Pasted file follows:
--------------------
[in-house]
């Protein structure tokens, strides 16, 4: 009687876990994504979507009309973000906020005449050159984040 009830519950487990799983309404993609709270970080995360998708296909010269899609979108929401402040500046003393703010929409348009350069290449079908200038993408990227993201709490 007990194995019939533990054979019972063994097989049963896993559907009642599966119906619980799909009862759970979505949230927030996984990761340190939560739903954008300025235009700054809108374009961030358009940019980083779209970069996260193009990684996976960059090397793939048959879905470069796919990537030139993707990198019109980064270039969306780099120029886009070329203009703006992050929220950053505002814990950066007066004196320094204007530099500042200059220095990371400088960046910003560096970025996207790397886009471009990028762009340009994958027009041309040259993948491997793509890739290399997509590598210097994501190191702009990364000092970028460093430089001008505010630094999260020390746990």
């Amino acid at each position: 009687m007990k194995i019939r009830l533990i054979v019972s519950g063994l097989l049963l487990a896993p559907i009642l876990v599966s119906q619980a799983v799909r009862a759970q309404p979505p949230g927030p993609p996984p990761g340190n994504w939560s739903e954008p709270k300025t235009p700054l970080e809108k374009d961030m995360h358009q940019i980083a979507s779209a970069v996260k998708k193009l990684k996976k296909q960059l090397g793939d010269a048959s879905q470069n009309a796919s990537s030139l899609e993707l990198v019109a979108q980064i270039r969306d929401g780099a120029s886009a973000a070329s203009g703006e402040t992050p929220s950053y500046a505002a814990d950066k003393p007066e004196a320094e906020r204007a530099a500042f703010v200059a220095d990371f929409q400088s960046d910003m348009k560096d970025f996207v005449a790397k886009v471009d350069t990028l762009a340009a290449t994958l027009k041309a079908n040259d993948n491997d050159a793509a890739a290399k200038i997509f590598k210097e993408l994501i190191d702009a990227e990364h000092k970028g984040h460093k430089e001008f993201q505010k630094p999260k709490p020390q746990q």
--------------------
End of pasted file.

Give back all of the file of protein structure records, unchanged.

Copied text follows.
[in-house]
């Protein structure tokens, strides 16, 4: 009687876990994504979507009309973000906020005449050159984040 009830519950487990799983309404993609709270970080995360998708296909010269899609979108929401402040500046003393703010929409348009350069290449079908200038993408990227993201709490 007990194995019939533990054979019972063994097989049963896993559907009642599966119906619980799909009862759970979505949230927030996984990761340190939560739903954008300025235009700054809108374009961030358009940019980083779209970069996260193009990684996976960059090397793939048959879905470069796919990537030139993707990198019109980064270039969306780099120029886009070329203009703006992050929220950053505002814990950066007066004196320094204007530099500042200059220095990371400088960046910003560096970025996207790397886009471009990028762009340009994958027009041309040259993948491997793509890739290399997509590598210097994501190191702009990364000092970028460093430089001008505010630094999260020390746990």
């Amino acid at each position: 009687m007990k194995i019939r009830l533990i054979v019972s519950g063994l097989l049963l487990a896993p559907i009642l876990v599966s119906q619980a799983v799909r009862a759970q309404p979505p949230g927030p993609p996984p990761g340190n994504w939560s739903e954008p709270k300025t235009p700054l970080e809108k374009d961030m995360h358009q940019i980083a979507s779209a970069v996260k998708k193009l990684k996976k296909q960059l090397g793939d010269a048959s879905q470069n009309a796919s990537s030139l899609e993707l990198v019109a979108q980064i270039r969306d929401g780099a120029s886009a973000a070329s203009g703006e402040t992050p929220s950053y500046a505002a814990d950066k003393p007066e004196a320094e906020r204007a530099a500042f703010v200059a220095d990371f929409q400088s960046d910003m348009k560096d970025f996207v005449a790397k886009v471009d350069t990028l762009a340009a290449t994958l027009k041309a079908n040259d993948n491997d050159a793509a890739a290399k200038i997509f590598k210097e993408l994501i190191d702009a990227e990364h000092k970028g984040h460093k430089e001008f993201q505010k630094p999260k709490p020390q746990q």